Events

Tuesday, October 23, 2018 — 9:00 AM EDT

Ben Armstrong, Master’s candidate
David R. Cheriton School of Computer Science

Understanding the factors causing groups to engage in coordinating behaviour has been an active research area for decades. In this thesis, we study this problem using a novel dataset of crowd behaviour from an online experiment hosted by Reddit.

Monday, October 22, 2018 — 4:00 PM EDT

Carolyn Lamb, PhD candidate
David R. Cheriton School of Computer Science

This thesis is driven by the question of how computers can generate poetry, and how that poetry can be evaluated. We survey existing work on computer-generated poetry and interdisciplinary work on how to evaluate this type of computer-generated creative product. 

Tuesday, September 25, 2018 — 1:00 PM EDT

Daniel Recoskie, PhD candidate
David R. Cheriton School of Computer Science

The wavelet transform is a well-studied and understood analysis technique used in signal processing. In wavelet analysis, signals are represented by a sum of self-similar wavelet and scaling functions. Typically, the wavelet transform makes use of a fixed set of wavelet functions that are analytically derived. We propose a method for learning wavelet functions directly from data. We impose an orthogonality constraint on the functions so that the learned wavelets can be used to perform both analysis and synthesis. We accomplish this by using gradient descent and leveraging existing automatic differentiation frameworks. Our learned wavelets are able to capture the structure of the data by exploiting sparsity. We show that the learned wavelets have similar structure to traditional wavelets.

Monday, September 24, 2018 — 1:30 PM EDT

Nicole McNabb, Master’s candidate
David R. Cheriton School of Computer Science

Clustering is the task of partitioning data so that “similar” points are grouped together and “dissimilar” ones are separated. In general, this is an ill-defined task. One way to make clustering well-defined is to introduce a clustering objective to optimize. While many common objectives such as k-means are known to be NP-hard, heuristics output “nice” clustering solutions efficiently in practice. This work analyzes two avenues of theoretical research that attempt to explain this discrepancy.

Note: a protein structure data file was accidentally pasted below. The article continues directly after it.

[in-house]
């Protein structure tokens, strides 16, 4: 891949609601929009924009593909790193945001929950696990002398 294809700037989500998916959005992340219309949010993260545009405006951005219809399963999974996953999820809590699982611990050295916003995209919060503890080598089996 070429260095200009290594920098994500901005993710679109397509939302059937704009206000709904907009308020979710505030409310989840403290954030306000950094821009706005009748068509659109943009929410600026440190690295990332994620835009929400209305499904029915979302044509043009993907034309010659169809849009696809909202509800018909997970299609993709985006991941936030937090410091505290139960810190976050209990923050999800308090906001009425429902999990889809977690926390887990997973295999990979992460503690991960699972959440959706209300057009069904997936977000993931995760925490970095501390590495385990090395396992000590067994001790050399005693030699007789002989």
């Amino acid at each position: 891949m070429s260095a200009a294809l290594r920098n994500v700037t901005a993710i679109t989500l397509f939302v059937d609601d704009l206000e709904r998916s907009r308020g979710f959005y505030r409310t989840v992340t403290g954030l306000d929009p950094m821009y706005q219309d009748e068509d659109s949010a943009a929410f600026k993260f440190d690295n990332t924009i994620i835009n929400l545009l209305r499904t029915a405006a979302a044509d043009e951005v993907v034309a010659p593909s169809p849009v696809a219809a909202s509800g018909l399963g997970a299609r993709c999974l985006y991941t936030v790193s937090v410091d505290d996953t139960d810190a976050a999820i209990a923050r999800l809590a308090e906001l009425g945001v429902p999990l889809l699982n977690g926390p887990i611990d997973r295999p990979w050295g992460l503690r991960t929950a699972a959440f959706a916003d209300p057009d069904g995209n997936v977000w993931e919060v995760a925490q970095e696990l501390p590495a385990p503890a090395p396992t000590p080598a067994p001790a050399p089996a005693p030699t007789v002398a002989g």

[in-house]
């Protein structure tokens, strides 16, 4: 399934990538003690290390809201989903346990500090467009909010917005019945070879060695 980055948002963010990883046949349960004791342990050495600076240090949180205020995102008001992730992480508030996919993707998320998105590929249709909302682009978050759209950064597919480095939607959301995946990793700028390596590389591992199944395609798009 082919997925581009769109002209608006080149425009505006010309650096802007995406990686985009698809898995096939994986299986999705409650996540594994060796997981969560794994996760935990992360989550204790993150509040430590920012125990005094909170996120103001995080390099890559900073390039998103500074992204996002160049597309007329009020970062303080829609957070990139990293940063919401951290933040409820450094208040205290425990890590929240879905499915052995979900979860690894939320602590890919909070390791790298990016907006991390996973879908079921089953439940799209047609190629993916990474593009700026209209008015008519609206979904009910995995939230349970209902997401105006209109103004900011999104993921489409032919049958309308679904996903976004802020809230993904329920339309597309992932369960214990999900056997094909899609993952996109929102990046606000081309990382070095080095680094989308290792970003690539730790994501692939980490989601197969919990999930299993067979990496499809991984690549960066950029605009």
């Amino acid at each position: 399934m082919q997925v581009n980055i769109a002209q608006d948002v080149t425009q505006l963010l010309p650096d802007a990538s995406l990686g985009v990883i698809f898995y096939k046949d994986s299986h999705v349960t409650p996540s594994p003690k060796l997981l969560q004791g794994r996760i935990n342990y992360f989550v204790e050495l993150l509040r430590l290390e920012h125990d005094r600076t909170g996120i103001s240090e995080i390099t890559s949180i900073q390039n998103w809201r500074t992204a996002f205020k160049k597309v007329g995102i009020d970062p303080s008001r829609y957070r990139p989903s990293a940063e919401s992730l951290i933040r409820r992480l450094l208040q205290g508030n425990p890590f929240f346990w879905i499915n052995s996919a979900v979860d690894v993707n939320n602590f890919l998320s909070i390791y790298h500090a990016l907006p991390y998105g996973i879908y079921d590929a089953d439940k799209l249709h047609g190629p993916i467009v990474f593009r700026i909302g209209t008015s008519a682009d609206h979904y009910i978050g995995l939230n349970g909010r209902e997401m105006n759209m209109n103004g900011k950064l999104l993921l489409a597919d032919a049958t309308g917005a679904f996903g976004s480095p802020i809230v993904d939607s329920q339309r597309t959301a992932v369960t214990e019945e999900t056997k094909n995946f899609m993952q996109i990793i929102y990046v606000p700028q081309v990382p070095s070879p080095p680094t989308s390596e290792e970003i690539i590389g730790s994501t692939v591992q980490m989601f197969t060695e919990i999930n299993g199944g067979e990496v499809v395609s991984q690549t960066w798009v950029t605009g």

Thursday, September 13, 2018 — 1:30 PM EDT

Irish Medina, Master’s candidate
David R. Cheriton School of Computer Science

Smart water meters have been installed across Abbotsford, British Columbia, Canada, to measure the water consumption of households in the area. Using this water consumption data, we develop machine learning and deep learning models to predict daily water consumption for existing multi-family residences. We also present a new methodology for predicting the water consumption of new housing developments. 

Tuesday, September 4, 2018 — 12:30 PM EDT

Ricardo Salmon, PhD candidate
David R. Cheriton School of Computer Science

Stochastic satisfiability (SSAT), Quantified Boolean Satisfiability (QBF) and decision theoretic planning in infinite horizon partially observable Markov decision processes (POMDPs) are all PSPACE-Complete problems. Since they are all complete for the same complexity class, I show how to convert them into one another in polynomial time and space.

Tuesday, August 14, 2018 — 4:00 PM EDT

Abdullah Rashwan, PhD candidate
David R. Cheriton School of Computer Science

We present a discriminative learning algorithm for Sum-Product Networks (SPNs) based on the Extended Baum-Welch (EBW) algorithm.

Thursday, August 9, 2018 — 10:00 AM EDT

Vineet John, Master’s candidate
David R. Cheriton School of Computer Science

This thesis tackles the problem of disentangling the latent style and content variables in a language modelling context. This involves splitting the latent representations of documents by learning which features of a document are discriminative of its style and content, and encoding these features separately using neural network models.

Friday, August 3, 2018 — 11:00 AM EDT

Royal Sequiera, Master’s candidate
David R. Cheriton School of Computer Science

With the advent of deep learning methods, researchers are abandoning decades-old work in Natural Language Processing (NLP). The research community has been increasingly moving away from otherwise dominant feature engineering approaches; rather, it is gravitating towards more complicated neural architectures. Highly competitive tools like Parts-of-Speech taggers that exhibit human-like accuracy are traded for complex networks, with the hope that the neural network will learn the features needed. In fact, there have been efforts to do NLP "from scratch" with neural networks that altogether eschew featuring engineering based tools (Collobert et al., 2011).

Tuesday, July 24, 2018 — 2:00 PM EDT

Daniel Recoskie, PhD candidate
David R. Cheriton School of Computer Science

The wavelet transform has seen success when incorporated into neural network architectures, such as in wavelet scattering networks. More recently, it has been shown that the dual-tree complex wavelet transform can provide better representations than the standard transform.

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